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one = ["one","two","three","four","five","six","seven","eight",
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    "nine","ten","eleven","twelve","thirteen","fourteen","fifteen",
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    "sixteen","seventeen","eighteen", "nineteen"]
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ty = ["twenty","thirty","forty","fifty","sixty","seventy","eighty","ninety"]
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decompose x
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    | x == 0                      = []
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    | x < 20                      = one !! (x-1)
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    | x >= 20 && x < 100          =
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        ty !! (firstDigit (x) - 2) ++ decompose ( x - firstDigit (x) * 10)
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    | x < 1000 && x `mod` 100 ==0  =
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        one !! (firstDigit (x)-1) ++ "hundred"
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    | x > 100 && x <= 999          =
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        one !! (firstDigit (x)-1) ++ "hundredand" ++decompose ( x - firstDigit (x) * 100)
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    | x == 1000                    = "onethousand"
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    where
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    firstDigit x = digitToInt$head (show x)
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problem_17 =
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    length$concat (map decompose [1..1000])
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</haskell>
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== [http://projecteuler.net/index.php?section=problems&id=18 Problem 18] ==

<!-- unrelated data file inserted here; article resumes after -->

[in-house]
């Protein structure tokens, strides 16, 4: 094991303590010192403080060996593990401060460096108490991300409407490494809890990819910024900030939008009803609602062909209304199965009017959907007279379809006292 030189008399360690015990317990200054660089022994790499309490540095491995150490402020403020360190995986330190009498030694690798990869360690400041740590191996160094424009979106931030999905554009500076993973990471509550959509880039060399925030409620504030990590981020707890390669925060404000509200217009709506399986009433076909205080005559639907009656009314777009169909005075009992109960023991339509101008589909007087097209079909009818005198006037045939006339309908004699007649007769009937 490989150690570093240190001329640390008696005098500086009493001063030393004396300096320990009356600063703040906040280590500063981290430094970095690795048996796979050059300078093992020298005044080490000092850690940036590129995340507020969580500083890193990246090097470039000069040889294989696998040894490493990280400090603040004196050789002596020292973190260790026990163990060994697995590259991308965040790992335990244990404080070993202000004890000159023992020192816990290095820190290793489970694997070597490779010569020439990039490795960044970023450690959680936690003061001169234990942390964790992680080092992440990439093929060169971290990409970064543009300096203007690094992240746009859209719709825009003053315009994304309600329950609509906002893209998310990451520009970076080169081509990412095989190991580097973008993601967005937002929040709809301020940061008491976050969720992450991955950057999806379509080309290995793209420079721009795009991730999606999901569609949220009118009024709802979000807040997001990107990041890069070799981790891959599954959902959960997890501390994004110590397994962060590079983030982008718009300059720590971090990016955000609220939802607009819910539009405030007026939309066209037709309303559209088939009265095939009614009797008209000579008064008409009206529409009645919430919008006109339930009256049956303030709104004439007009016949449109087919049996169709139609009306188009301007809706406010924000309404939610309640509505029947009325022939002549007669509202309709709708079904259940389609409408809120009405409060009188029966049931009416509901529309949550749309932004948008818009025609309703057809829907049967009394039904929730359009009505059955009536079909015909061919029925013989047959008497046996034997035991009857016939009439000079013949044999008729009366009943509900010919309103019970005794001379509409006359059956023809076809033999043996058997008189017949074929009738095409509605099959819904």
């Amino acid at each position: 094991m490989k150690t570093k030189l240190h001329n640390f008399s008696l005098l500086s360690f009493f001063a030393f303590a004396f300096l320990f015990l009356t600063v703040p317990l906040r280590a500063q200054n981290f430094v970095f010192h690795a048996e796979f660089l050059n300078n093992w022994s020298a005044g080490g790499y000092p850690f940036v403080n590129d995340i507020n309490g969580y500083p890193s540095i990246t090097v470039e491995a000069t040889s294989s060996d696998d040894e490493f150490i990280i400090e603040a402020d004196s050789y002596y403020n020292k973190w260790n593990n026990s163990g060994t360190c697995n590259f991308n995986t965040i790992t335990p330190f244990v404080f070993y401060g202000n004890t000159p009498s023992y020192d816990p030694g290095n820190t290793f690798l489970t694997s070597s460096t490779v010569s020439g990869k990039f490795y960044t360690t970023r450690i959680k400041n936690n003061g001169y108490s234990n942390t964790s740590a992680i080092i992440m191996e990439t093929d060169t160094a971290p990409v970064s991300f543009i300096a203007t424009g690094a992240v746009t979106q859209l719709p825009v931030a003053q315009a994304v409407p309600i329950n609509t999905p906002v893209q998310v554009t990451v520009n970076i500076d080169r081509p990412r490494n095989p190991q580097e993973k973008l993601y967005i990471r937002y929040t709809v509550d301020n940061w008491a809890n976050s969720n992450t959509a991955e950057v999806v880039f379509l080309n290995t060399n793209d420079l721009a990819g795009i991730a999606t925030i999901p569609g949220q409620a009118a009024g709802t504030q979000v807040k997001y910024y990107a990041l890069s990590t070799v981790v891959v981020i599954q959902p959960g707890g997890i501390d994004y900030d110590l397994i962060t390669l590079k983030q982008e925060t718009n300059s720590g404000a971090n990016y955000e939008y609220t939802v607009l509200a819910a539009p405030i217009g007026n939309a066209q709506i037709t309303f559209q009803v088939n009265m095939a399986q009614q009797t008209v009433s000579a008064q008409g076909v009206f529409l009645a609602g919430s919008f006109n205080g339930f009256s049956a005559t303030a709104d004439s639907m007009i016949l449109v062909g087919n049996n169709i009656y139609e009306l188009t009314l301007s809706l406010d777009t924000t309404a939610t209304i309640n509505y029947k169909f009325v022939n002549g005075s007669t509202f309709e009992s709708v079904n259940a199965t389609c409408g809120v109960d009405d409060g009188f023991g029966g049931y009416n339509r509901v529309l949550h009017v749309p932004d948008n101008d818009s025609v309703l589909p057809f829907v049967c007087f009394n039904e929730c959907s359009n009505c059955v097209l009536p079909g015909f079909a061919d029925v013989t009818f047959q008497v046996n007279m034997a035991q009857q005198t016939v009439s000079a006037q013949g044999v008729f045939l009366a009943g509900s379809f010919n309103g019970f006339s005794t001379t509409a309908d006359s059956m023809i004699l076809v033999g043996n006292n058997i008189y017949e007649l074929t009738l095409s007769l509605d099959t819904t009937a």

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Find the maximum sum travelling from the top of the triangle to the base.
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Solution:
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<haskell>
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problem_18 =
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    head $ foldr1 g tri
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    where
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    f x y z = x + max y z
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    g xs ys = zipWith3 f xs ys $ tail ys
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    tri = [
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        [75],
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        [95,64],
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        [17,47,82],
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        [18,35,87,10],
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        [20,04,82,47,65],
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        [19,01,23,75,03,34],
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        [88,02,77,73,07,63,67],
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        [99,65,04,28,06,16,70,92],
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        [41,41,26,56,83,40,80,70,33],
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        [41,48,72,33,47,32,37,16,94,29],
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        [53,71,44,65,25,43,91,52,97,51,14],
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        [70,11,33,28,77,73,17,78,39,68,17,57],
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        [91,71,52,38,17,14,91,43,58,50,27,29,48],
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        [63,66,04,68,89,53,67,30,73,16,69,87,40,31],
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        [04,62,98,27,23,09,70,98,73,93,38,53,60,04,23]]
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</haskell>
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== [http://projecteuler.net/index.php?section=problems&id=19 Problem 19] ==
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You are given the following information, but you may prefer to do some research for yourself.
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* 1 Jan 1900 was a Monday.